All the lasers, railgun or armor have one common problem: they need exceedingly amount of energy to operate. As of today, not many cars can run on battery juice alone. Several cars can run on batteries but the range of the batteries are very limited. If the scientists and what not cannot solve this equation, we will never see lasers or modern weapons to be compact enough to be carried by any soldiers.
 

Tyvern

Well-Known Member
you have to take into consideration the warping of the rails by heat and magnetic force
 

XULUX11

Member
If my memory serves me right, I believe US Navy is building a prototype railgun. However, it won't be deployed anytime soon. The problem as we know it is how to power it. A railgun uses tremendous amount of energy to be able to create enough kinetic energy to shoot a projectile. After each shot, the gun needs to be recharged. In a war, this is highly impractical.

All the lasers, railgun or armor have one common problem: they need exceedingly amount of energy to operate. As of today, not many cars can run on battery juice alone. Several cars can run on batteries but the range of the batteries are very limited. If the scientists and what not cannot solve this equation, we will never see lasers or modern weapons to be compact enough to be carried by any soldiers.
Exactly. Probably all the recoil, and heat issues could be dealt with. But getting that kind of energy required that compact, is the real problem with these type of weapons.
 

rob234ski

New Member
Game Informer released their monthly magazine, and to my surprise, May’s issue had a beautiful image of none other than Master Chief. Within the magazine, we received an incredibly large amount of interesting Halo 4 details. I thought it would be best if I just rounded it all up for you in a bunch of [...]
 

TheRabbit

Jr Member
Just to put some actual engineering insight into this thread (as I've built an actual railgun that fires sabot rounds).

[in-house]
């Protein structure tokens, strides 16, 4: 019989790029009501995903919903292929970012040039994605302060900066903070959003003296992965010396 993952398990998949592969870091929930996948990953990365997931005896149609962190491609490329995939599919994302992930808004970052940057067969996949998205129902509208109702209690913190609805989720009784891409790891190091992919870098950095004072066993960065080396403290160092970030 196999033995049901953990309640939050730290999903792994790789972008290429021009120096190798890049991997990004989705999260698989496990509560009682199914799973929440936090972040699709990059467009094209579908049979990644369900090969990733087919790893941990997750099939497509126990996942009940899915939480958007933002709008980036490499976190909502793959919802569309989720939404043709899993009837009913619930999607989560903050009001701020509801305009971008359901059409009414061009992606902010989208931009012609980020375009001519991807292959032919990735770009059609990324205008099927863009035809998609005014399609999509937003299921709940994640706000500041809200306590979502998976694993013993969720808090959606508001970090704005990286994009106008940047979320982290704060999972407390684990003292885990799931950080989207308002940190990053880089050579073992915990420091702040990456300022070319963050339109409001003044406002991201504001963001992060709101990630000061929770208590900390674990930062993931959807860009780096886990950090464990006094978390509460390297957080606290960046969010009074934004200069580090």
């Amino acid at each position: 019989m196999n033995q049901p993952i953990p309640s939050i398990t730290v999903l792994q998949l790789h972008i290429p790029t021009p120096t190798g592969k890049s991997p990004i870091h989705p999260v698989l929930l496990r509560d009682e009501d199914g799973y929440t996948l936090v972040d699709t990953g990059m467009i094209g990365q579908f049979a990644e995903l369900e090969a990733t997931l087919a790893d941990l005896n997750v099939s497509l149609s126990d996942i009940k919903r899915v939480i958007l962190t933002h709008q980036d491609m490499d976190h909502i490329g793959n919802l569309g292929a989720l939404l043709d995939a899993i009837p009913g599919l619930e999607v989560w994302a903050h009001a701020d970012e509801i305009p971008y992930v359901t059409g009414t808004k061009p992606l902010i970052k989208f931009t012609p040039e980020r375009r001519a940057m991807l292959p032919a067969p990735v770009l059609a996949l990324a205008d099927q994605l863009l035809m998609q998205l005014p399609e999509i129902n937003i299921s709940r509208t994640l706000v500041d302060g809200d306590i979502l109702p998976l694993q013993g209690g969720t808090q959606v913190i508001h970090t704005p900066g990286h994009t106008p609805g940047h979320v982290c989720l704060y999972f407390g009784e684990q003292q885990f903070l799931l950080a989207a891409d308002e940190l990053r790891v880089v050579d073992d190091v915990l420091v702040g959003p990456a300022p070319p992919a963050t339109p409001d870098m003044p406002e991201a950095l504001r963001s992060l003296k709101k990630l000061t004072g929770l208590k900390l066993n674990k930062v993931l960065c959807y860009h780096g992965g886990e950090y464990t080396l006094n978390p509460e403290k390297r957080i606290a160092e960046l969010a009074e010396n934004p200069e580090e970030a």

@Zat German: Newton's laws apply. It doesn't matter how something is accelerated, it's still being accelerated. On that note, you have to keep in mind force; F=m*a. It's the rate of acceleration that matters more than anything. If a 5 gram round reaches 7 times the speed of sound (2380 m/s) and it takes it half a second to accelerate up to that speed it will be applying 24 newtons of force on the person holding the gun (practically negligable). Half a second is an unlikely slow speed however, with a 2 foot long barrel something along the lines of 0.005 seconds is more practical, in which case the gun is now exerting a force of 2,380 newtons, which is more along the line of being tackled at full speed by a very heavy, very fast, defensive back in American Football. And all of that is being taken to your arms, unlike a tackle which is distributed through your entire torso.

@XULUX11: The energy to fire a single round is relatively simply. A single high density flywheel can easily store enough energy to fire a round at that speed. In the above example, if the round leaves our gun at 7x the speed of sound, it has a kinetic energy of 14,000 joules. For comparison, a 50cal sniper round has a kinetic energy of 15,000 joules. This is because the 50 cal round is heavier than a railgun round, and moving significantly (a lot!) slower.

Finally you have to consider that what you put in is what you get out. A round that leaves the gun with 14,000 joules of energy is going to hit a target with significantly less energy (friction, sound, and warping of the round remove a lot of energy from it prior to it hitting a target). The plus sides are that the round is moving fast enough that you don't need to lead a target, and the round is small enough that you can make precision hits with it.

On a side note, the navy weapon being developed is nothing like the above example, the round itself weighs several kilograms, and leaves the barrel of the gun with several million joules of kinetic energy. It is moving fast enough to enter into low earth orbit before it comes crashing back down to earth, and the kinetic energy dissipation of it hitting its target is equivalant to a full sized SUV crashing into a brickwall at 500 mph (800 km per hour).